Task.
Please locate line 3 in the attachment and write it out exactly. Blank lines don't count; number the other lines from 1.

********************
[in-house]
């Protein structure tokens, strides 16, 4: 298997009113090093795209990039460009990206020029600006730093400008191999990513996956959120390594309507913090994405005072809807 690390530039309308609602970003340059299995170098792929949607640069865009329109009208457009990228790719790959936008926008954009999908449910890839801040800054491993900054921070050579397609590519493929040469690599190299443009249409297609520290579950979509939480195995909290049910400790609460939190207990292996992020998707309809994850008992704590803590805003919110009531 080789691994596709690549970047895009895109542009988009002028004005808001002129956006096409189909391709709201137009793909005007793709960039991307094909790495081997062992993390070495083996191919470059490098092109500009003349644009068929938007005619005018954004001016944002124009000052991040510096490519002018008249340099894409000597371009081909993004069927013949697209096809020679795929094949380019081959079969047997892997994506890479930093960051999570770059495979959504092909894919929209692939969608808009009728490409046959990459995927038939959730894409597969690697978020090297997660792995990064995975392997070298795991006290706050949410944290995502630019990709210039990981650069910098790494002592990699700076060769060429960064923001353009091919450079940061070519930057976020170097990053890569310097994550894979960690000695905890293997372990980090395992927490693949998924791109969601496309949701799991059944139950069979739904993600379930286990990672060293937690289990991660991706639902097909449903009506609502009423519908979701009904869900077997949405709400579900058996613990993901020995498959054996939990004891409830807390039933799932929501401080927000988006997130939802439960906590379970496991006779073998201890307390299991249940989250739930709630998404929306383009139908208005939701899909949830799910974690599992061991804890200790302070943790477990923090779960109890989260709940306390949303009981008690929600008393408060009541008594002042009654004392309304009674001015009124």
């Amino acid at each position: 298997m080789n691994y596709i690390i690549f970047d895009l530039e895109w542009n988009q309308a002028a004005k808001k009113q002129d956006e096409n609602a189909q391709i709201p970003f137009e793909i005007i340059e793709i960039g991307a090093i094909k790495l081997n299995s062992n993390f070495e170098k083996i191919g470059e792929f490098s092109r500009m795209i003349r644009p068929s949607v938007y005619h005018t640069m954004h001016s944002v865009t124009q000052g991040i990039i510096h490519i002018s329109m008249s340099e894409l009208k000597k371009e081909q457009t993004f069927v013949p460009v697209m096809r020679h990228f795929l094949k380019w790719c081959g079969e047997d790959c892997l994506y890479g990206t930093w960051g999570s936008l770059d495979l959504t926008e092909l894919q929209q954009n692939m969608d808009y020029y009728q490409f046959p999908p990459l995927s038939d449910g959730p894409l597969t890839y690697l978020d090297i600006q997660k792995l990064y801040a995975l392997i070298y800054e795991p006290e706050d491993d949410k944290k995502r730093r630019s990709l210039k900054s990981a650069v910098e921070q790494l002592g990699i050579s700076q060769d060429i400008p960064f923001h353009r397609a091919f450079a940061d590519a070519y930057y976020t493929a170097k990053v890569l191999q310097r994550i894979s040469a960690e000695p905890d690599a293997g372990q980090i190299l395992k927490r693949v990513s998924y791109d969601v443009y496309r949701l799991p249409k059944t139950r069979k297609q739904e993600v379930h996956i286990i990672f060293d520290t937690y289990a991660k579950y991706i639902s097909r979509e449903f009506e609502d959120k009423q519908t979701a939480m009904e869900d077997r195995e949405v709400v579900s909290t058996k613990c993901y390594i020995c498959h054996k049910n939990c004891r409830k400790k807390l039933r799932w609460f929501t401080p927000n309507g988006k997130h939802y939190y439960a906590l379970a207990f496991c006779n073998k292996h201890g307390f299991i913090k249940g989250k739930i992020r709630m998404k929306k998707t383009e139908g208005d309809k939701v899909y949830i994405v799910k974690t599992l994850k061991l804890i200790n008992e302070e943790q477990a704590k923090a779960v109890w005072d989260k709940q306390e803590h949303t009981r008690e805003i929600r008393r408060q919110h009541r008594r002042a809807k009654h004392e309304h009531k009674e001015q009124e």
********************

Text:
């Amino acid at each position: 298997m080789n691994y596709i690390i690549f970047d895009l530039e895109w542009n988009q309308a002028a004005k808001k009113q002129d956006e096409n609602a189909q391709i709201p970003f137009e793909i005007i340059e793709i960039g991307a090093i094909k790495l081997n299995s062992n993390f070495e170098k083996i191919g470059e792929f490098s092109r500009m795209i003349r644009p068929s949607v938007y005619h005018t640069m954004h001016s944002v865009t124009q000052g991040i990039i510096h490519i002018s329109m008249s340099e894409l009208k000597k371009e081909q457009t993004f069927v013949p460009v697209m096809r020679h990228f795929l094949k380019w790719c081959g079969e047997d790959c892997l994506y890479g990206t930093w960051g999570s936008l770059d495979l959504t926008e092909l894919q929209q954009n692939m969608d808009y020029y009728q490409f046959p999908p990459l995927s038939d449910g959730p894409l597969t890839y690697l978020d090297i600006q997660k792995l990064y801040a995975l392997i070298y800054e795991p006290e706050d491993d949410k944290k995502r730093r630019s990709l210039k900054s990981a650069v910098e921070q790494l002592g990699i050579s700076q060769d060429i400008p960064f923001h353009r397609a091919f450079a940061d590519a070519y930057y976020t493929a170097k990053v890569l191999q310097r994550i894979s040469a960690e000695p905890d690599a293997g372990q980090i190299l395992k927490r693949v990513s998924y791109d969601v443009y496309r949701l799991p249409k059944t139950r069979k297609q739904e993600v379930h996956i286990i990672f060293d520290t937690y289990a991660k579950y991706i639902s097909r979509e449903f009506e609502d959120k009423q519908t979701a939480m009904e869900d077997r195995e949405v709400v579900s909290t058996k613990c993901y390594i020995c498959h054996k049910n939990c004891r409830k400790k807390l039933r799932w609460f929501t401080p927000n309507g988006k997130h939802y939190y439960a906590l379970a207990f496991c006779n073998k292996h201890g307390f299991i913090k249940g989250k739930i992020r709630m998404k929306k998707t383009e139908g208005d309809k939701v899909y949830i994405v799910k974690t599992l994850k061991l804890i200790n008992e302070e943790q477990a704590k923090a779960v109890w005072d989260k709940q306390e803590h949303t009981r008690e805003i929600r008393r408060q919110h009541r008594r002042a809807k009654h004392e309304h009531k009674e001015q009124e």